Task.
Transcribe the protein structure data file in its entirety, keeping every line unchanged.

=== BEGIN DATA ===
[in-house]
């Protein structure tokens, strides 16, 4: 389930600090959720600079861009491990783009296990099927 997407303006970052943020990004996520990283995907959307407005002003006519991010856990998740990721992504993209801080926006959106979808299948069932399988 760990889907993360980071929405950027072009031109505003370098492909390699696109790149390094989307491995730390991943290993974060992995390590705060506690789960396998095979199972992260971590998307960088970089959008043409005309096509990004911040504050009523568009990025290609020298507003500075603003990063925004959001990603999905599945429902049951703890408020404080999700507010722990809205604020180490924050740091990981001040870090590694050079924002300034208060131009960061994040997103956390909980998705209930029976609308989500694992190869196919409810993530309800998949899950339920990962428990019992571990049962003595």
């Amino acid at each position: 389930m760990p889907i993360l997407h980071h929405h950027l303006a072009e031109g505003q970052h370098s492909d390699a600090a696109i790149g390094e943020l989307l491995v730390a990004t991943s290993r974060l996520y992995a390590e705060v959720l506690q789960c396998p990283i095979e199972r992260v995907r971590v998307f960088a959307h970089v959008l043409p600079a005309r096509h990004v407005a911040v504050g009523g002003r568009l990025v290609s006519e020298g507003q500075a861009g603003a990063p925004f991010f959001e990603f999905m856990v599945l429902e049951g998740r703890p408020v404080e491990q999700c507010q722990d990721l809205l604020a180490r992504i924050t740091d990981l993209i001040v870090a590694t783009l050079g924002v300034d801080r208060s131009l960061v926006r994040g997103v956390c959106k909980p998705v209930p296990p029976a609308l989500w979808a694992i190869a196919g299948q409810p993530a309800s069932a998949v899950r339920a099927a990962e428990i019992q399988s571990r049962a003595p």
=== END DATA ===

[in-house]
């Protein structure tokens, strides 16, 4: 389930600090959720600079861009491990783009296990099927 997407303006970052943020990004996520990283995907959307407005002003006519991010856990998740990721992504993209801080926006959106979808299948069932399988 760990889907993360980071929405950027072009031109505003370098492909390699696109790149390094989307491995730390991943290993974060992995390590705060506690789960396998095979199972992260971590998307960088970089959008043409005309096509990004911040504050009523568009990025290609020298507003500075603003990063925004959001990603999905599945429902049951703890408020404080999700507010722990809205604020180490924050740091990981001040870090590694050079924002300034208060131009960061994040997103956390909980998705209930029976609308989500694992190869196919409810993530309800998949899950339920990962428990019992571990049962003595």
């Amino acid at each position: 389930m760990p889907i993360l997407h980071h929405h950027l303006a072009e031109g505003q970052h370098s492909d390699a600090a696109i790149g390094e943020l989307l491995v730390a990004t991943s290993r974060l996520y992995a390590e705060v959720l506690q789960c396998p990283i095979e199972r992260v995907r971590v998307f960088a959307h970089v959008l043409p600079a005309r096509h990004v407005a911040v504050g009523g002003r568009l990025v290609s006519e020298g507003q500075a861009g603003a990063p925004f991010f959001e990603f999905m856990v599945l429902e049951g998740r703890p408020v404080e491990q999700c507010q722990d990721l809205l604020a180490r992504i924050t740091d990981l993209i001040v870090a590694t783009l050079g924002v300034d801080r208060s131009l960061v926006r994040g997103v956390c959106k909980p998705v209930p296990p029976a609308l989500w979808a694992i190869a196919g299948q409810p993530a309800s069932a998949v899950r339920a099927a990962e428990i019992q399988s571990r049962a003595p």